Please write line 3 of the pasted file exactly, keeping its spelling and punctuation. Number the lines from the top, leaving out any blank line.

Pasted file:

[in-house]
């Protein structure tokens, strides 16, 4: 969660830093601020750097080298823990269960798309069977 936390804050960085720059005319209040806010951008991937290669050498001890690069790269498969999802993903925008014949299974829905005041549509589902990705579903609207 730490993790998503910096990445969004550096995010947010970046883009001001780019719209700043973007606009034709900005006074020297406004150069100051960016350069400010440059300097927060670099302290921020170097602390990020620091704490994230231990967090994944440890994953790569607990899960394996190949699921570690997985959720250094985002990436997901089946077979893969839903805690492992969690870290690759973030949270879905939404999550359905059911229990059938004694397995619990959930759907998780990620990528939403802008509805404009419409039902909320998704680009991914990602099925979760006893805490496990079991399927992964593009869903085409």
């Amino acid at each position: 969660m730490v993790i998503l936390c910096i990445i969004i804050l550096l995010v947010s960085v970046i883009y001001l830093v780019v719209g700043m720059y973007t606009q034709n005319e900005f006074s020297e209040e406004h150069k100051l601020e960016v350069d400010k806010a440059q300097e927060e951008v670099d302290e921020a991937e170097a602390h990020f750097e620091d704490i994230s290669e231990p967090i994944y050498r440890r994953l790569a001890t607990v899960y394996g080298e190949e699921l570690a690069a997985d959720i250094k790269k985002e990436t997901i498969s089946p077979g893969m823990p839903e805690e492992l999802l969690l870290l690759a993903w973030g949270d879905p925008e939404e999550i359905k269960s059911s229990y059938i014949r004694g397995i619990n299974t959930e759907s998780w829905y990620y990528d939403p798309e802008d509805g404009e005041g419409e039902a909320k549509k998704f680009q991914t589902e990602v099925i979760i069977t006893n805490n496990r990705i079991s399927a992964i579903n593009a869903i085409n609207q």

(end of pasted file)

């Amino acid at each position: 969660m730490v993790i998503l936390c910096i990445i969004i804050l550096l995010v947010s960085v970046i883009y001001l830093v780019v719209g700043m720059y973007t606009q034709n005319e900005f006074s020297e209040e406004h150069k100051l601020e960016v350069d400010k806010a440059q300097e927060e951008v670099d302290e921020a991937e170097a602390h990020f750097e620091d704490i994230s290669e231990p967090i994944y050498r440890r994953l790569a001890t607990v899960y394996g080298e190949e699921l570690a690069a997985d959720i250094k790269k985002e990436t997901i498969s089946p077979g893969m823990p839903e805690e492992l999802l969690l870290l690759a993903w973030g949270d879905p925008e939404e999550i359905k269960s059911s229990y059938i014949r004694g397995i619990n299974t959930e759907s998780w829905y990620y990528d939403p798309e802008d509805g404009e005041g419409e039902a909320k549509k998704f680009q991914t589902e990602v099925i979760i069977t006893n805490n496990r990705i079991s399927a992964i579903n593009a869903i085409n609207q």